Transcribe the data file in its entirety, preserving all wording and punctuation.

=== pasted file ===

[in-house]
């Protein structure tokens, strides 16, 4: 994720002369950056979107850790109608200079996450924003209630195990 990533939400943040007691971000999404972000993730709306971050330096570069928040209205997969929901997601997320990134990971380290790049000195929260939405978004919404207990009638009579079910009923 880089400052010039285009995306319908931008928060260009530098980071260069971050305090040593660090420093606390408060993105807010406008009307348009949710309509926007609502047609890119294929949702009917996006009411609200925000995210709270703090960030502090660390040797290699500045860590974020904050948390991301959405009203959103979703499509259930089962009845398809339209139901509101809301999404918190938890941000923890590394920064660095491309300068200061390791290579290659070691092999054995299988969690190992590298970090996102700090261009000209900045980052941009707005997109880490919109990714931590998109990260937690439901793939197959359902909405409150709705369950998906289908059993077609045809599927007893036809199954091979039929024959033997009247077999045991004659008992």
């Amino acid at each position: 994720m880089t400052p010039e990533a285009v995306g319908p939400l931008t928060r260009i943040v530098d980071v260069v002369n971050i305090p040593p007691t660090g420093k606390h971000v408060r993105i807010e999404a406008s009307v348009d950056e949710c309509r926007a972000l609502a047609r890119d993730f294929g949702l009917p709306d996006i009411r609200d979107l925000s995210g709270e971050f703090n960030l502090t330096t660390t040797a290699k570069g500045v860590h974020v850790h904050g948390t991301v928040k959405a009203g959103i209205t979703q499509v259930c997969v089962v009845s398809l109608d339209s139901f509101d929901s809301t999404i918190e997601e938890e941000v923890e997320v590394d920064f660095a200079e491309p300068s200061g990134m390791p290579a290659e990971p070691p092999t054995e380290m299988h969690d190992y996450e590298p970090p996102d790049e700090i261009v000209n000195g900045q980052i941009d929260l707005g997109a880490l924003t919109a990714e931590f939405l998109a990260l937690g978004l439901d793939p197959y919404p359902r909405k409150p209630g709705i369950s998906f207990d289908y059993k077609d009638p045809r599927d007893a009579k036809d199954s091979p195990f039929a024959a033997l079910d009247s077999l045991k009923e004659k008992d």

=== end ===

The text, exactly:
[in-house]
């Protein structure tokens, strides 16, 4: 994720002369950056979107850790109608200079996450924003209630195990 990533939400943040007691971000999404972000993730709306971050330096570069928040209205997969929901997601997320990134990971380290790049000195929260939405978004919404207990009638009579079910009923 880089400052010039285009995306319908931008928060260009530098980071260069971050305090040593660090420093606390408060993105807010406008009307348009949710309509926007609502047609890119294929949702009917996006009411609200925000995210709270703090960030502090660390040797290699500045860590974020904050948390991301959405009203959103979703499509259930089962009845398809339209139901509101809301999404918190938890941000923890590394920064660095491309300068200061390791290579290659070691092999054995299988969690190992590298970090996102700090261009000209900045980052941009707005997109880490919109990714931590998109990260937690439901793939197959359902909405409150709705369950998906289908059993077609045809599927007893036809199954091979039929024959033997009247077999045991004659008992």
């Amino acid at each position: 994720m880089t400052p010039e990533a285009v995306g319908p939400l931008t928060r260009i943040v530098d980071v260069v002369n971050i305090p040593p007691t660090g420093k606390h971000v408060r993105i807010e999404a406008s009307v348009d950056e949710c309509r926007a972000l609502a047609r890119d993730f294929g949702l009917p709306d996006i009411r609200d979107l925000s995210g709270e971050f703090n960030l502090t330096t660390t040797a290699k570069g500045v860590h974020v850790h904050g948390t991301v928040k959405a009203g959103i209205t979703q499509v259930c997969v089962v009845s398809l109608d339209s139901f509101d929901s809301t999404i918190e997601e938890e941000v923890e997320v590394d920064f660095a200079e491309p300068s200061g990134m390791p290579a290659e990971p070691p092999t054995e380290m299988h969690d190992y996450e590298p970090p996102d790049e700090i261009v000209n000195g900045q980052i941009d929260l707005g997109a880490l924003t919109a990714e931590f939405l998109a990260l937690g978004l439901d793939p197959y919404p359902r909405k409150p209630g709705i369950s998906f207990d289908y059993k077609d009638p045809r599927d007893a009579k036809d199954s091979p195990f039929a024959a033997l079910d009247s077999l045991k009923e004659k008992d």